VIDEO PODCAST: Slava Ukraini! - recorded on 24 February 2022, the day the world woke up to the news that Vladimir Putin's Russian forces had invaded Ukraine. A fifty minute video which also features Caitríona O'Leary and Eric Fraad discussing their new film Island of Saints, and pays tribute to Joseph Horovitz, Malcolm Troup and Maria Nockin.
Teatro dell'Opera di Roma's ballet season started with two classical titles : Notre Dame de Paris with music by Maurice Jarre and choreography by Roland Petit (reviewed in this magazine on 20 September 2021) and the traditional Christmas show The Nutcracker with music by Pyotr Ilyich Tchaikovsky and choreography by Giuliano Peparini (reviewed here on 28 December 2021).
On the evening of 25 February 2022, there was a turning point: a triptych of modern ballets was unveiled, using recorded music. In these three short works, two of which are either a Rome debut or a world premiere, the score ranges from electronic to chamber music (also for piano solo) and to neo-romantic style. It would have been difficult, if not impossible, to perform them in the pit with the theatre orchestra. The stalls were almost full, but there were many empty boxes, a sign that the COVID19 virus is still scary and driving audiences away from theatres. On the other hand, there were many young people, attracted by contemporary ballets. Consider that in Rome, there are two other theatres that offer contemporary ballet, on a recorded basis.
The main performers were the étoile Susanna Salvi and the first dancers Claudio Cocino, Michele Satriano and Alessio Rezza, among the ballet stars who have a loyal audience.
The program started with Herman Schmerman by William Forsythe, on music composed specifically by Thom Willems. Created in 1992, it is a ballet without plot divided into two short parts, with the sole purpose of seeing talented dancers perform with costumes designed by Gianni Versace. 'The first time I heard the phrase Herman Schmerman', said Forsythe, 'was in the film The Mystery of the Missing Corpse with Steve Martin. In my opinion, it is a fascinating title even if it means nothing. Even this ballet means nothing. It is a very funny piece about dance. It's all about talented dancers dancing, and that's good, isn't it?' The ballet was never before staged in Rome. The lights are by Tanja Rühl and William Forsythe. It is an abstract ballet, conceived as a tribute to George Balanchine. The first part is a quintet, the second a duo. The bodies intertwine and amalgamate, especially in the second part when the dance seems to want to overcome gender differences and the two protagonists wear the same skirt designed by Gianni Versace. In short, pure abstraction.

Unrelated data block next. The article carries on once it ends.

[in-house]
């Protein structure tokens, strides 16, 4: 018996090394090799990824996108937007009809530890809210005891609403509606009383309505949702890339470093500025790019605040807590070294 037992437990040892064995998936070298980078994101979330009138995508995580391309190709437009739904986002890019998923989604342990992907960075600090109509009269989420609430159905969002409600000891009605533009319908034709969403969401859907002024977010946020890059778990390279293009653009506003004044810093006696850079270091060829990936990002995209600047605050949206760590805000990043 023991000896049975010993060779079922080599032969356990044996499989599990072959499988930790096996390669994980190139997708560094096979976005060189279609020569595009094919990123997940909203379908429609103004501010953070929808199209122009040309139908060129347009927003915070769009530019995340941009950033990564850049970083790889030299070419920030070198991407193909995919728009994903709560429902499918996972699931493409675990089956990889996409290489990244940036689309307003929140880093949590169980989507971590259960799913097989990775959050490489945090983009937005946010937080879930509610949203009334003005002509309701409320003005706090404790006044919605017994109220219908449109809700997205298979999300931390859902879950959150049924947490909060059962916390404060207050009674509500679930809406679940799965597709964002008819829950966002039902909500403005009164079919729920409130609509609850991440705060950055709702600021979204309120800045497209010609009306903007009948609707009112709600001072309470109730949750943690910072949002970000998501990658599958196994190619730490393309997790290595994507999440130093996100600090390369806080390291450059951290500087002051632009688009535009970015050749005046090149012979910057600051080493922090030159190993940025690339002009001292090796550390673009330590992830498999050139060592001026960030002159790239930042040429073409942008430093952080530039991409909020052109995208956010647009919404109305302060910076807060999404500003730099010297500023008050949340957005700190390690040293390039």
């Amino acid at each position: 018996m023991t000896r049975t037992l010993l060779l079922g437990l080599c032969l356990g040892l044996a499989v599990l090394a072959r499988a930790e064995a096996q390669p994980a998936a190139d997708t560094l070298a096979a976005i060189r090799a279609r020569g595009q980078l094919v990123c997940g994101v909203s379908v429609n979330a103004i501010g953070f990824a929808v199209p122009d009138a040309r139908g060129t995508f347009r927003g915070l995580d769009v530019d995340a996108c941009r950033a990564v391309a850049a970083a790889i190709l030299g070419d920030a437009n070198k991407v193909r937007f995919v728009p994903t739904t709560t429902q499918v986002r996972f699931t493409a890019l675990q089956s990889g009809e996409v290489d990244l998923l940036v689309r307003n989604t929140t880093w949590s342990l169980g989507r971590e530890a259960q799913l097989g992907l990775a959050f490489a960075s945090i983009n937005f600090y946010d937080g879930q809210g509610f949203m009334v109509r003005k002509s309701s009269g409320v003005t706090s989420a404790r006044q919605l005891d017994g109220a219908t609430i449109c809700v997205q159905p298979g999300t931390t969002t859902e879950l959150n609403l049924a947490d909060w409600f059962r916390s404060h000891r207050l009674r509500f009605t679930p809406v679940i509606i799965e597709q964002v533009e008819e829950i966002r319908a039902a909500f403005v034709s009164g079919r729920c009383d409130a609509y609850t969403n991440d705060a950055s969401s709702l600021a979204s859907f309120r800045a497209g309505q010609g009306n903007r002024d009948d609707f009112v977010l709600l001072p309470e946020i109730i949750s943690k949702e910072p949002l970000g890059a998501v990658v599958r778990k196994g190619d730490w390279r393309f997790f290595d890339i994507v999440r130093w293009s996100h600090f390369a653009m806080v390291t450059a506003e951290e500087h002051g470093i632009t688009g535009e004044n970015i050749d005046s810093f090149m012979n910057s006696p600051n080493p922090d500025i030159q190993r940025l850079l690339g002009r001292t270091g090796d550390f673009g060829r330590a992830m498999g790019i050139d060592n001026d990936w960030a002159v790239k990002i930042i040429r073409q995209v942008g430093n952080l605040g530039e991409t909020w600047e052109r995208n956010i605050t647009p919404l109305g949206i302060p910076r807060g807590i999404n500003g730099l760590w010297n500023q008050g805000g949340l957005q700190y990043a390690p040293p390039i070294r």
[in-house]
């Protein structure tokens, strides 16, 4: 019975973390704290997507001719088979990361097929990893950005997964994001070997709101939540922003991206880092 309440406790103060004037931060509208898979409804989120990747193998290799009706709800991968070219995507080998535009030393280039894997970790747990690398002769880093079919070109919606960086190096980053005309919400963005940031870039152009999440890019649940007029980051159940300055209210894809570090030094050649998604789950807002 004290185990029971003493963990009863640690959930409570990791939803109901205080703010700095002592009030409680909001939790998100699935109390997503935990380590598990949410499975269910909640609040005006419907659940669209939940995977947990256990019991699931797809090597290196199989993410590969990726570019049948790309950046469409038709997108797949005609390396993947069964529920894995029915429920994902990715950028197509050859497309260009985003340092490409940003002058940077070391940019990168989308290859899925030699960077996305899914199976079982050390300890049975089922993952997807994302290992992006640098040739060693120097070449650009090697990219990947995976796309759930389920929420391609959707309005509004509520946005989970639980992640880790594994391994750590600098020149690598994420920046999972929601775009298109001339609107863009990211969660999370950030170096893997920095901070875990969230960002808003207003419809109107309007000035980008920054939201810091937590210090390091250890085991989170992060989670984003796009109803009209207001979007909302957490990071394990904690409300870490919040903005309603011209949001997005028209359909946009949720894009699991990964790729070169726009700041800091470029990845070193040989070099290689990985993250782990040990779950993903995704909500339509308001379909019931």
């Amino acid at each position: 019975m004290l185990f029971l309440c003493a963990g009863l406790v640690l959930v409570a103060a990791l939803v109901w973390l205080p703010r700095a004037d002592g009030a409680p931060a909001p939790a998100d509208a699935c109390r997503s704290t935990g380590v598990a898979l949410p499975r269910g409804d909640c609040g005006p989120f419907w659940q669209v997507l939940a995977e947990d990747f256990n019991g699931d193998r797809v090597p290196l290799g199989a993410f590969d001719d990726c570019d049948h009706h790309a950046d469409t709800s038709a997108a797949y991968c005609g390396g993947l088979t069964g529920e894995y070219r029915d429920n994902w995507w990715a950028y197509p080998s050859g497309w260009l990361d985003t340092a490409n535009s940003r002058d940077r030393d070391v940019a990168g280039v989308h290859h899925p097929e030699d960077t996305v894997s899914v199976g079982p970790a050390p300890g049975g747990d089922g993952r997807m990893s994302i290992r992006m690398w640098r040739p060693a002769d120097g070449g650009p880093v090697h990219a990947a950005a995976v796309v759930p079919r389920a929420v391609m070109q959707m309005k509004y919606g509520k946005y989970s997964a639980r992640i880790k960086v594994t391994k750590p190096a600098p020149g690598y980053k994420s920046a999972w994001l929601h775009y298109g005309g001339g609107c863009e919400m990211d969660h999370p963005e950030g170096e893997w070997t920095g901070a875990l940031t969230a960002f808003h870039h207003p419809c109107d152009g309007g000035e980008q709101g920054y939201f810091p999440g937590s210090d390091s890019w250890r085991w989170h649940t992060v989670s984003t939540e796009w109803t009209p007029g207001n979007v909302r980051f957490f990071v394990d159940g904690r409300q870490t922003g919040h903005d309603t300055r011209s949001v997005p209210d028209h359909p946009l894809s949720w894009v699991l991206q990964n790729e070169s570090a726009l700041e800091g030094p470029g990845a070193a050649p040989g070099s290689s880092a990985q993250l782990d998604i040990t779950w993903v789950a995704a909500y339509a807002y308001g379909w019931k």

The second title of the evening was Walking Mad created by the Swedish Johan Inger in 2001 and already presented in Rome in March 2018. On the notes of Ravel's Bolero and Pärt's Für Alina, a solo piano masterpiece, Inger brings to the stage a wall that divides, moves and opens, generating glimmers of communication. 'A journey full of surprises and unexpected turns', Inger explains. 'If you look at it carefully, Walking Mad is a circle. In the end, we return to the beginning, but something has changed, in the spirit, in the energy. We went from something colourful to something gray, static.' The Ballet Rome production is revived by Yvan Dubreuil, the lights are by Erik Berglund, sets and costumes by Inger himself. Between waves of emotions – from laughter to tears – men and women meet, showing us different relationships and different moments of the same relationship. The movable wall becomes the symbol of barriers in interpersonal relationships. The less young in the audience feel the echo of the 'trilogy of incommunicability' by Michelangelo Antonioni of the 1960s. The ballet is choral; the different pairs are distinguished by the colours they wear.
To close the evening, a world premiere: From Afar, a new creation for the corps de ballet of the Teatro dell'Opera signed by choreographer Nicolas Blanc to music by the late Ezio Bosso: the first two movements of the Symphony No 1, Oceans. 'From Afar', explains the French choreographer who has been active for some time in the United States, 'is about women and men, about a human adventure, an adventure of hearts and souls. It is a story that relates presence and absence, closeness and distance. Through this journey, I think of the ephemeral element of life, but also of the vital force of the moving bodies that follow the oceanic tide of Ezio Bosso's glorious symphony'. The sets of this new creation are by Andrea Miglio, the costumes by Anna Biagiotti and the lighting is by Fabrizio Marinelli. A truly choral ballet in which a significant part of the theatre's corps de ballet is engaged. It illustrates a journey, at the same time real and symbolic, in which the closeness and distance of human beings are emphasized.
The three ballets may seem, and are, very different, from both a musical and choreographic point of view. The common thread that gives integrity to the performance is the analysis of couple relationships, an aspect not usual for an evening of ballets. There was warm applause.
Copyright © 28 February 2022